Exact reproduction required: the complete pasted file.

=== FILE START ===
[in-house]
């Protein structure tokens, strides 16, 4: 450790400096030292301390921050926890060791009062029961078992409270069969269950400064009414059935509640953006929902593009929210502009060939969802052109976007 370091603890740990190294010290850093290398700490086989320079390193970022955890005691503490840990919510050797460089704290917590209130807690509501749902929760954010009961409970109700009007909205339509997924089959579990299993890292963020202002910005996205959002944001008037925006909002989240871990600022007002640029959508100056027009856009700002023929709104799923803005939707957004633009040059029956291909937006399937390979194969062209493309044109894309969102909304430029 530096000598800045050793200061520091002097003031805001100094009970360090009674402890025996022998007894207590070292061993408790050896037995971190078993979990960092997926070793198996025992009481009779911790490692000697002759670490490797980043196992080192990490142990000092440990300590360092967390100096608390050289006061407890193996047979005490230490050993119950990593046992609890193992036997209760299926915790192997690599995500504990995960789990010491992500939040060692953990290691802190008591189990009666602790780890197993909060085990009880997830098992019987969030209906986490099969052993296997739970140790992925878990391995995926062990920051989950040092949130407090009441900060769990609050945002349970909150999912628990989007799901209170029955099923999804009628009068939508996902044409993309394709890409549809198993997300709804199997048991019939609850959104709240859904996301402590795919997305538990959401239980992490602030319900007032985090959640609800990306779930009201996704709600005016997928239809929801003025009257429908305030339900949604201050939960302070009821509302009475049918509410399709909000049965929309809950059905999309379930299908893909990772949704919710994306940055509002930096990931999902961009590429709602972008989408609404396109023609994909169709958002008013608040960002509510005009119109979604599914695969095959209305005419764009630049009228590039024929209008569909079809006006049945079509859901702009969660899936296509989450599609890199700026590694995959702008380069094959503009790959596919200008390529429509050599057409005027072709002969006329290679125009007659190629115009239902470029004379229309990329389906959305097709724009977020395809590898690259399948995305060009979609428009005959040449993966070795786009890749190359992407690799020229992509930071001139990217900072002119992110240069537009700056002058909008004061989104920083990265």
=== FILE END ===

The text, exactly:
[in-house]
């Protein structure tokens, strides 16, 4: 450790400096030292301390921050926890060791009062029961078992409270069969269950400064009414059935509640953006929902593009929210502009060939969802052109976007 370091603890740990190294010290850093290398700490086989320079390193970022955890005691503490840990919510050797460089704290917590209130807690509501749902929760954010009961409970109700009007909205339509997924089959579990299993890292963020202002910005996205959002944001008037925006909002989240871990600022007002640029959508100056027009856009700002023929709104799923803005939707957004633009040059029956291909937006399937390979194969062209493309044109894309969102909304430029 530096000598800045050793200061520091002097003031805001100094009970360090009674402890025996022998007894207590070292061993408790050896037995971190078993979990960092997926070793198996025992009481009779911790490692000697002759670490490797980043196992080192990490142990000092440990300590360092967390100096608390050289006061407890193996047979005490230490050993119950990593046992609890193992036997209760299926915790192997690599995500504990995960789990010491992500939040060692953990290691802190008591189990009666602790780890197993909060085990009880997830098992019987969030209906986490099969052993296997739970140790992925878990391995995926062990920051989950040092949130407090009441900060769990609050945002349970909150999912628990989007799901209170029955099923999804009628009068939508996902044409993309394709890409549809198993997300709804199997048991019939609850959104709240859904996301402590795919997305538990959401239980992490602030319900007032985090959640609800990306779930009201996704709600005016997928239809929801003025009257429908305030339900949604201050939960302070009821509302009475049918509410399709909000049965929309809950059905999309379930299908893909990772949704919710994306940055509002930096990931999902961009590429709602972008989408609404396109023609994909169709958002008013608040960002509510005009119109979604599914695969095959209305005419764009630049009228590039024929209008569909079809006006049945079509859901702009969660899936296509989450599609890199700026590694995959702008380069094959503009790959596919200008390529429509050599057409005027072709002969006329290679125009007659190629115009239902470029004379229309990329389906959305097709724009977020395809590898690259399948995305060009979609428009005959040449993966070795786009890749190359992407690799020229992509930071001139990217900072002119992110240069537009700056002058909008004061989104920083990265």